by Texas Homesteader ~
I have a super-smart friend from whom I always learn oh-so-much. Recently we were at a luncheon together & she mentioned that she uses soapberries for shampoo – no conditioner required.
She puts dried soapberries in water and lets them sit for about 6 weeks before she removes the berries. Then she adds a bit of baking soda and uses it to clean her hair.
Well color me intrigued! I found a Soapberry Tree on our property several years ago. So I decided to give it a try.
Making A Quart Of Soapberry Soap
I took about 4 dried soapberries and put them in a quart jar filled with filtered water. For future batches I think I’ll be using Harvested Rainwater. And I plan to infuse fresh mint and/or rosemary with my rainwater too.
Every now & then when I walked by that jar I’d swirl the soapberries in the water. My friend told me to let them sit that way, swirling them occasionally for about 6 weeks.
Making Soapberry Shampoo
When the liquid was infused and tan colored, I mixed up my shampoo in a repurposed plastic bottle with a squirt-top lid. You know, because… glass in the shower makes me nervous!
For each cup of infusion I added a teaspoon of baking soda. I mixed up enough to fit in my repurposed bottle. A quick shake and then I placed the bottle in the shower to give ‘er a try.
Using My Soapberry Shampoo
Now this ‘shampoo’ doesn’t foam up like the commercial stuff does. So when it was time to use it I first wet my hair down. I used a small squirt on each side of my head and a small squirt along the back as I massaged it into my scalp. Then I let it sit in my hair while I showered, then rinsed it all out at the end.
How Did It Work For My Hair?
My hair is super fine, board straight and dry. So I typically wash my hair every 2-3 days to keep it from drying out more. This soapberry shampoo didn’t require me to wash more frequently. Yea!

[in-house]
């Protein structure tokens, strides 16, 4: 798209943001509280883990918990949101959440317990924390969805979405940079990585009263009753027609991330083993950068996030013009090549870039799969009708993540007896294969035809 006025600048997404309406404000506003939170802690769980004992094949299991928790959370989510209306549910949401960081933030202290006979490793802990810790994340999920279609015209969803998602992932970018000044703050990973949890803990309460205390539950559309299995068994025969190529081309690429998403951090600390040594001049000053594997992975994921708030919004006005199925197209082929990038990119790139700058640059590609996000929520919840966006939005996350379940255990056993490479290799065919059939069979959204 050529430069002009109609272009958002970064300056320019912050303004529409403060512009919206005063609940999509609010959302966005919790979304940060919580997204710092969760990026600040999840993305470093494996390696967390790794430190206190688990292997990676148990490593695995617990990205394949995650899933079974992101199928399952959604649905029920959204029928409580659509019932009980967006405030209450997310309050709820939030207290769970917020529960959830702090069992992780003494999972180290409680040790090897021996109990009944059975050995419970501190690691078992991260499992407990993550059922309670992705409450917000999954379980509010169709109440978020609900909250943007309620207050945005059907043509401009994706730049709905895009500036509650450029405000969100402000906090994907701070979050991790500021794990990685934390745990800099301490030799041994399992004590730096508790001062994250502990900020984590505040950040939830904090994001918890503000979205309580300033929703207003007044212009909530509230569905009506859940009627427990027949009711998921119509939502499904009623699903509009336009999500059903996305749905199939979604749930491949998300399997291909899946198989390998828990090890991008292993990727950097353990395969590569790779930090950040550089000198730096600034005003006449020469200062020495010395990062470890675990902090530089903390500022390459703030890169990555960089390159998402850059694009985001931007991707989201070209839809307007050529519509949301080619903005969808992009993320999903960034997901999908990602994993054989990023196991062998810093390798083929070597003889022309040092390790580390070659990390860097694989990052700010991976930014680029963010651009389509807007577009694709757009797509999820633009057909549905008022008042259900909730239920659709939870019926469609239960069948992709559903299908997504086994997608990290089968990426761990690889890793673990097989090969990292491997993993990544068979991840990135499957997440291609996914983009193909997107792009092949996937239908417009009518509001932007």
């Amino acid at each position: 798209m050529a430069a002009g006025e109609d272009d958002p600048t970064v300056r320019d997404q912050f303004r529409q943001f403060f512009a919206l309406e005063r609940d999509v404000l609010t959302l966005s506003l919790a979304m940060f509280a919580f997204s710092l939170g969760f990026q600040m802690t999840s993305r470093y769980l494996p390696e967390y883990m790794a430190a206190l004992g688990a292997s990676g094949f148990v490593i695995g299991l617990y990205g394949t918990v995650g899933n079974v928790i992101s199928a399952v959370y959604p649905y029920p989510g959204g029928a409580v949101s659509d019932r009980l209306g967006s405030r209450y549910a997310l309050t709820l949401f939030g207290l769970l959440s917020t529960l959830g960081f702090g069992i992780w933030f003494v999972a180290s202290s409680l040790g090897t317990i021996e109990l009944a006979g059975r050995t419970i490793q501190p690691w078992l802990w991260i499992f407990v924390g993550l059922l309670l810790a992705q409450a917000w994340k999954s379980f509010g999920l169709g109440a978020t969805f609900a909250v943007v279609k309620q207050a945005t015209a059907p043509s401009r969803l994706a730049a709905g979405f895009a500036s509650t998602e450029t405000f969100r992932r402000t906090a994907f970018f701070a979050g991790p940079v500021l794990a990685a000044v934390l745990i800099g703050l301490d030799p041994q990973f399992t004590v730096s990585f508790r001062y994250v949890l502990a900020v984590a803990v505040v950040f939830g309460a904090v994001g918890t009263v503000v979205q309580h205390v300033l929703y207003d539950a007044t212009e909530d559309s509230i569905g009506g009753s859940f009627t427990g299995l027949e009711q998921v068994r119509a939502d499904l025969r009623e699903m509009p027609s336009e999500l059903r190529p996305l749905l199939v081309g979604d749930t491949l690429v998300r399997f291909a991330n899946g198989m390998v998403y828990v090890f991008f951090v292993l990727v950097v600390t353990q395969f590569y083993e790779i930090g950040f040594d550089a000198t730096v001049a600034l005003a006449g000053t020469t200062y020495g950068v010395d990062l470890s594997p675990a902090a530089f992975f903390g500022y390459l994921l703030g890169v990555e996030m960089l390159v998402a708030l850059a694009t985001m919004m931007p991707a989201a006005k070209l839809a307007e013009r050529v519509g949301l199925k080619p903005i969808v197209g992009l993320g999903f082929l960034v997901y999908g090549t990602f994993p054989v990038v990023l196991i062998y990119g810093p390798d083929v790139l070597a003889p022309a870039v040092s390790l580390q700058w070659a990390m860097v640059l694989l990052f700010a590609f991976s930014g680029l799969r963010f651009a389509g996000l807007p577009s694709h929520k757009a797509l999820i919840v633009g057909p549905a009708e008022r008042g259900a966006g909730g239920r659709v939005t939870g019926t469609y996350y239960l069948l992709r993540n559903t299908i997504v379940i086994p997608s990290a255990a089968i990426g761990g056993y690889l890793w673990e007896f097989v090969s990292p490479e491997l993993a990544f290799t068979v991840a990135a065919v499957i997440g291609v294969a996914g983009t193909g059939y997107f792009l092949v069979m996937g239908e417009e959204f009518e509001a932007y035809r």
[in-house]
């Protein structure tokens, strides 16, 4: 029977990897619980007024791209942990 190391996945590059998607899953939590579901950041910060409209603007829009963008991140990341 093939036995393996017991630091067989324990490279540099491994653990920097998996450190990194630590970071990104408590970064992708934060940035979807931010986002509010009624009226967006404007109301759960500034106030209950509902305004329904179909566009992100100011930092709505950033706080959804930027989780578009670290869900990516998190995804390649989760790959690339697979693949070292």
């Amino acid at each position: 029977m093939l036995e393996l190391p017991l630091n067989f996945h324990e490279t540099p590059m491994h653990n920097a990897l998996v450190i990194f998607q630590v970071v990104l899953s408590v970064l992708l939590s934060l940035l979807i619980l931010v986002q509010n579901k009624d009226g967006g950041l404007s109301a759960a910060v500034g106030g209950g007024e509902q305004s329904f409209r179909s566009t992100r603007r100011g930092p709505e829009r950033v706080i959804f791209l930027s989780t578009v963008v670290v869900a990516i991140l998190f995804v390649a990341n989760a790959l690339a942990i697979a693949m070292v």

The first thing I noticed was that my hair seemed to be a bit heavier, which worked well for me. You see, when my hair is shampooed with the commercial stuff it tends to make it too light and fly-away. I liked the difference in the feel, almost thicker.
But hair often feels heavier when it’s time to shampoo because of accumulated oils in it too. So I was worried that the heavier feel meant it looked dirty or greasy. But that wasn’t the case, I didn’t notice my hair looking greasy at all. This is the 2nd day after shampooing.
I also noticed a much softer feel to my hair than with the commercial shampoo. Something I really enjoy.
So for the foreseeable future I’ll be using my soapberry shampoo from now on. I can’t wait until late in the year when I can harvest more soapberries. Heck, I even planted a soapberry tree closer to the house so in the future harvesting soapberries will be even easier!
Gail Offered These Soapberry Tips:
Once you get used to the very low foam, you’ll love soapberry shampoo. Natural saponin doesn’t behave like lab created soaps, the marketers have convinced people that huge amounts of bubble means clean. It means drying out your scalp and stripping your hair of natural oil, so they add oils, and sell conditioners. It also means wasting water, since you have to use so much to rinse the gunk out of your hair. And we won’t go into the damage it does to the environment…
Soapberries clean everything well.
SHAMPOO: 1/4 teaspoon of baking soda to a pint makes a great shampoo (NOTE: I use 1 teaspoon per cup of prepared soapberry infusion instead ~TxH~)
LAUNDRY: 1/4 cup of soapberry liquid with 1 tablespoon each of borax and washing soda takes care of laundry
CLEANER: 1 pint of soapberry plus 1 tablespoon white vinegar takes care of windows, dishes, floors, and countertops.
All you need to clean everything in your world is cheap and safe. White vinegar, borax, baking soda, washing soda, hydrogen peroxide and soapberries!
Links In This Post
Want To Read More About Natural Hygiene?
- Identifying A Western Soapberry Tree
- Using Soapberries For Laundry
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